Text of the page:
Orthorexia can be treated by a psychologist through cognitive behavioural therapy (CBT) and other mindfulness strategies. Intervention from a dietitian is also recommended, as accurate nutritional information from a credible source is essential.
Although orthorexia may be difficult to detect, there are subtle warning signs. During the course of a consultation, it may become apparent that a patient could be suffering from orthorexia.
Physical indicators of orthorexia could include weight loss, lowered immune system (eg, persistent cold), problems with cognition, nutritional deficiencies, and osteoporosis.
Emotional indicators may include high anxiety, conversational alerts that show hypervigilance around clean eating (eg, admission that a whole food group has been eliminated), and negative talk relating to eating (eg, "I have been eating badly", "I have not been good" etc).
If this is the case, the GP could ask some general questions about health and wellness and the patient's eating and exercise patterns. Due to the secrecy and emotional loading often inherent with this issue, the GP would aim to build trust through a general discussion around encouraging a healthy mind as well as a healthy body.
"Firstly, is it OK if I talk to you a bit about your eating patterns? It's an area people can often find stressful and there's so much information out there."
"Can you give me an idea of what you've eaten today/ last couple of days?"
Make some emotional enquiries to try to ascertain whether the belief system is rigid to the point where the patient has withdrawn from social activities. If orthorexia is suspected, but the patient doesn't seem anxious and there are no other health concerns or nutritional deficits, aim to have a follow-up appointment to manage and monitor. Treat through psychoeducation and guidance – aim to help patient work towards a healthy body and mind.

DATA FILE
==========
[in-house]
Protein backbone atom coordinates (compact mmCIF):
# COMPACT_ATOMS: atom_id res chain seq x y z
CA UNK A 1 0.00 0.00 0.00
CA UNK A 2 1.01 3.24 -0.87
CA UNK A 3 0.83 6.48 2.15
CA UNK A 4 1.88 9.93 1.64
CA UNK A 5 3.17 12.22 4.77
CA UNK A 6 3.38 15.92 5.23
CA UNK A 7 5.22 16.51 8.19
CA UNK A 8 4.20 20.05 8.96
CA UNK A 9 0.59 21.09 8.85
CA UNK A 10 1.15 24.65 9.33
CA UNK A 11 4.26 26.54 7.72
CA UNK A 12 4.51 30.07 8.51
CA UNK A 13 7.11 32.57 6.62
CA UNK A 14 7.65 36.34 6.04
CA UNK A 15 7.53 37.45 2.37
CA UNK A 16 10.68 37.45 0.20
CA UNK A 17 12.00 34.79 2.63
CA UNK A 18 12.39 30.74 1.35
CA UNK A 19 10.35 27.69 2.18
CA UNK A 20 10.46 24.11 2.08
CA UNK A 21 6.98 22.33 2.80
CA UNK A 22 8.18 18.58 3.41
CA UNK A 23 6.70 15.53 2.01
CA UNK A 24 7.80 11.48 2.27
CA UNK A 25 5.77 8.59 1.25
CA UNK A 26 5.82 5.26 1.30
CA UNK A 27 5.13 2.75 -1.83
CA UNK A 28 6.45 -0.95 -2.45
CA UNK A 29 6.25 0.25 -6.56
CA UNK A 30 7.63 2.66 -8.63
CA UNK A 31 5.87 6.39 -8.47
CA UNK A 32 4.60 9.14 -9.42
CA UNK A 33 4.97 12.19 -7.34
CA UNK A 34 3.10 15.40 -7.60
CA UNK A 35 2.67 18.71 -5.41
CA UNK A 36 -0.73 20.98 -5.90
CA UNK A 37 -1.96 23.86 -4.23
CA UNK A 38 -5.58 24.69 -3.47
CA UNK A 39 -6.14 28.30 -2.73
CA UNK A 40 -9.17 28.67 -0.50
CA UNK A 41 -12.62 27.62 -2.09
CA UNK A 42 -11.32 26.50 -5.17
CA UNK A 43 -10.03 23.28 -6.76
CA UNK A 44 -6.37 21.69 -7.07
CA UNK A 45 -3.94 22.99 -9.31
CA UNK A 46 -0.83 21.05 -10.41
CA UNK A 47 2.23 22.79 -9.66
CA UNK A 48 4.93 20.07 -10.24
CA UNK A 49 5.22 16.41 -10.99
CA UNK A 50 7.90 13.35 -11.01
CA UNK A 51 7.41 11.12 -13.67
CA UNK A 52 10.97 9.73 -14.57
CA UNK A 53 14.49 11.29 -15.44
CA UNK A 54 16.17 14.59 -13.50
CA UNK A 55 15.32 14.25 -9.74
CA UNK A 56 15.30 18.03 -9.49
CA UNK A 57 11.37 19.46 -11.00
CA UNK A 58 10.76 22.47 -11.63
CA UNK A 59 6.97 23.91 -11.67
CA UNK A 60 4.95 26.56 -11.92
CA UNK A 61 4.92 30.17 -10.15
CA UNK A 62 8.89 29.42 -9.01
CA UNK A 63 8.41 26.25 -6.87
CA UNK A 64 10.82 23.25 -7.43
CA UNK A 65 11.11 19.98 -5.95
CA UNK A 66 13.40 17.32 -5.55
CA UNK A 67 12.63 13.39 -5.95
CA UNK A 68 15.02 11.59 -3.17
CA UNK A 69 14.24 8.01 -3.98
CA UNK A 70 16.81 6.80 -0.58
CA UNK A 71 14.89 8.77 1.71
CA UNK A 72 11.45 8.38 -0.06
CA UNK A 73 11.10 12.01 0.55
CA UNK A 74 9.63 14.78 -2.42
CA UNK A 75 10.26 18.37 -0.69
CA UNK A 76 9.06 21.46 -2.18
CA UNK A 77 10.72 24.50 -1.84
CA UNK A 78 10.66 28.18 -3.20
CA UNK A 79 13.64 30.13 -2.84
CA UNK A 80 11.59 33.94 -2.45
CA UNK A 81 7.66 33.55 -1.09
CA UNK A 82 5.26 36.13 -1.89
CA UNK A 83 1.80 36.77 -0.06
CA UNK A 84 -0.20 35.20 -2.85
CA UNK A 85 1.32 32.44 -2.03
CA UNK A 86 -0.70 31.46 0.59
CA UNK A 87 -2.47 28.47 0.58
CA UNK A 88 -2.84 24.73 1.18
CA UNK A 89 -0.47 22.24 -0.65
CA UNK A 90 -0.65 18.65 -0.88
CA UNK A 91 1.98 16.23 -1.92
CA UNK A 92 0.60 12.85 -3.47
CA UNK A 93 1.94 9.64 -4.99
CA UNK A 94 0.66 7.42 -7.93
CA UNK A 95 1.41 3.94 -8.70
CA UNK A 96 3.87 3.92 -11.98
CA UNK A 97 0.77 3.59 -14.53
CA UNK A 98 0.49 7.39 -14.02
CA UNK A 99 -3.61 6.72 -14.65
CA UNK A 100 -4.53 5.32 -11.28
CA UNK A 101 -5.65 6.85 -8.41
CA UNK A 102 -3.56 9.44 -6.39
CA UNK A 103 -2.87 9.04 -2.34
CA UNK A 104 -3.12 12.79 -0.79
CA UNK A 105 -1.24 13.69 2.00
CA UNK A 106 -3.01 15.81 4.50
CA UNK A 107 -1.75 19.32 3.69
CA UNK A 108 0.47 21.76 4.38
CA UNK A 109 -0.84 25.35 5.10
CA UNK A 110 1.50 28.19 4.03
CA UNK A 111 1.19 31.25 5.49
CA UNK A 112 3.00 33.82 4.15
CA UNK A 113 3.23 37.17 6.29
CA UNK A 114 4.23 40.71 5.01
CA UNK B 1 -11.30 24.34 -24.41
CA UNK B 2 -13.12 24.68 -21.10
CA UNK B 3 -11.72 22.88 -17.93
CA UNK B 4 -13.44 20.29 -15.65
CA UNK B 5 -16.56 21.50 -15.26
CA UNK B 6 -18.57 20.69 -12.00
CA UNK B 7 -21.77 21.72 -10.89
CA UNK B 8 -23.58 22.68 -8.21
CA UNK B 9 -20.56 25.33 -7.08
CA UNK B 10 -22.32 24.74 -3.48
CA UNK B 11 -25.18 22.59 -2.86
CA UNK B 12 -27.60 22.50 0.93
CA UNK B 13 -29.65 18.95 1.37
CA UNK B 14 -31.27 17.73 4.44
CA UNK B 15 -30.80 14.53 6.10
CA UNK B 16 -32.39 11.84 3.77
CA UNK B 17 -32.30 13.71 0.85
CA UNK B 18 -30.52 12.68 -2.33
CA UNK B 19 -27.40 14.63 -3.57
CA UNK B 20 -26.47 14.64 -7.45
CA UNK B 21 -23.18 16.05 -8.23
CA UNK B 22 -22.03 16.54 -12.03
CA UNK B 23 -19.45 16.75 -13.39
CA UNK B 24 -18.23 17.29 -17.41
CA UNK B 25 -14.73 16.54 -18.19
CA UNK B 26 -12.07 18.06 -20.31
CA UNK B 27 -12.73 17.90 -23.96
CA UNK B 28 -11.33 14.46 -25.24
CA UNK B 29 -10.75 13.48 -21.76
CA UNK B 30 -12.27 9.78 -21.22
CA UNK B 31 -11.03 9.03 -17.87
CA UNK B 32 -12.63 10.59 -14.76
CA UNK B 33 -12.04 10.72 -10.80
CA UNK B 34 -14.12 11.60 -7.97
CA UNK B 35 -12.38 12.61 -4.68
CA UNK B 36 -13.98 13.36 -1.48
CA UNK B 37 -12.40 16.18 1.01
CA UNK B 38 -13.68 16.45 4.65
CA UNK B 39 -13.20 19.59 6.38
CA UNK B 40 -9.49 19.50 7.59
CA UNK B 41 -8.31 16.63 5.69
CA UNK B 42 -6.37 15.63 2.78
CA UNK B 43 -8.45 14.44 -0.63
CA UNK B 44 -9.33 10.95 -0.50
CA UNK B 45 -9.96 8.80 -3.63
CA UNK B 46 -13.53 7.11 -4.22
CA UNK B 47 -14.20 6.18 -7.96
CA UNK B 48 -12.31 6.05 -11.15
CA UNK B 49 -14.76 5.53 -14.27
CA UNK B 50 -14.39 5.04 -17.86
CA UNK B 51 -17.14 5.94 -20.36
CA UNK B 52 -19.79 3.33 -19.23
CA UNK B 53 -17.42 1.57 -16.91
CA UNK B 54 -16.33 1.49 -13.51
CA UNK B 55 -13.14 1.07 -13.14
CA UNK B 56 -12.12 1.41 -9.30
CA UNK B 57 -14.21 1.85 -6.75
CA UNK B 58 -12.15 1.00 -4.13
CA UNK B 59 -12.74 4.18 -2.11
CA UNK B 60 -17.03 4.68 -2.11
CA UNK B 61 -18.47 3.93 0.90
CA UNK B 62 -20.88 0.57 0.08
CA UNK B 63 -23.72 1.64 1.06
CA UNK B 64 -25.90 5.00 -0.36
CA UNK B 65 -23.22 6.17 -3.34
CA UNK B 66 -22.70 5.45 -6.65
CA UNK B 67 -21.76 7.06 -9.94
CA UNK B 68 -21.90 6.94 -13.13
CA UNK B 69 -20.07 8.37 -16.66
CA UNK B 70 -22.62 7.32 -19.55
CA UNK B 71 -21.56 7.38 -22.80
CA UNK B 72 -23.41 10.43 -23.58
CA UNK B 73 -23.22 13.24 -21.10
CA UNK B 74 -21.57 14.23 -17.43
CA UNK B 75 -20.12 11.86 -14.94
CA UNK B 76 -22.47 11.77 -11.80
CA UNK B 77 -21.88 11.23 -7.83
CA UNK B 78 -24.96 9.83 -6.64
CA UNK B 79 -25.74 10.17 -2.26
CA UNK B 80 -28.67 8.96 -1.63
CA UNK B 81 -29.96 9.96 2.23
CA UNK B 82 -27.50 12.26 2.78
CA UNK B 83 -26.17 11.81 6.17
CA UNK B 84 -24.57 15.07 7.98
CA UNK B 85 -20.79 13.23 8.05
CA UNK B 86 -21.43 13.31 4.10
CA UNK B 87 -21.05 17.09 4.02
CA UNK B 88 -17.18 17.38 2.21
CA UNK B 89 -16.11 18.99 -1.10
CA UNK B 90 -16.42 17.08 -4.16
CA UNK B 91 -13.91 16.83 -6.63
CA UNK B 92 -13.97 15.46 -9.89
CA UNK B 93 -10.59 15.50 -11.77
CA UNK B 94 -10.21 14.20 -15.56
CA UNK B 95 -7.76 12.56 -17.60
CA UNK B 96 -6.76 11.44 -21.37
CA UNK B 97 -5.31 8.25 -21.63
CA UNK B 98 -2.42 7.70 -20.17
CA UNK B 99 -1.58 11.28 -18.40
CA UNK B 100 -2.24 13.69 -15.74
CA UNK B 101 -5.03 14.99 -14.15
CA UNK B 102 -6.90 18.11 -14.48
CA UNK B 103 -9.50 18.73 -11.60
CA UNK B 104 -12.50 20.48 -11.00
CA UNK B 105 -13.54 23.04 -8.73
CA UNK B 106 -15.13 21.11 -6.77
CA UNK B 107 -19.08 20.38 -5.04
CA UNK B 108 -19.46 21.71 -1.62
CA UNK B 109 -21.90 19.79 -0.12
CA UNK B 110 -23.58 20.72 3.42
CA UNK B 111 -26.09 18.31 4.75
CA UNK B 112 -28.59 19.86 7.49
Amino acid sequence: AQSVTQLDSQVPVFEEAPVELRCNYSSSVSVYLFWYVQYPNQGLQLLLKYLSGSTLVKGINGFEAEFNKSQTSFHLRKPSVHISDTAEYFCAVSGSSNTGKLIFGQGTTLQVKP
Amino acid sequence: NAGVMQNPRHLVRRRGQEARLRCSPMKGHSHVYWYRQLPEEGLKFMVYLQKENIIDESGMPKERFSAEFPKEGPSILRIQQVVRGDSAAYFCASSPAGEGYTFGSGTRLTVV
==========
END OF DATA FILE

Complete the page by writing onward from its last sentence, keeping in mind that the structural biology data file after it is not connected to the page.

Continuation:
If the patient is highly anxious and the answers point to orthorexia, the GP may encourage participation in an anxiety test, then offer to make a referral to a psychologist. Through treatment with CBT and other mindfulness strategies, the sessions will help to challenge the thinking by exploring the belief systems that have been negatively affecting the patient, and help with goal/ limit setting, and emotional regulation.
- Orthorexia can be difficult to detect. However, there are subtle warning signs
- Physical warning signs can include weight loss, lowered immune function, problems with cognition, nutritional deficiencies, and osteoporosis
- Emotional warning signs can include high anxiety, hypervigilance with clean eating, withdrawal from social events
- Patients with orthorexia can be secretive about their condition. Developing rapport with the patient is important
- Gather information by asking general questions about lifestyle and eating patterns
- If orthorexia is suspected, but patient doesn't seem anxious and there are no other health concerns or nutritional deficits, aim to have a follow-up appointment to manage and monitor. Treat through psychoeducation and guidance
- If patient is very anxious, refer to psychologist for treatment. Treatment will include cognitive behavioural therapy (CBT) and other mindfulness strategies
- Intervention from a dietitian is also recommended as accurate nutritional information from a credible source is essential.
Gillian Needleman is a psychologist with Jean Hailes for Women's Health. Her areas of interest include women's health, sexual health, trauma and couple therapy.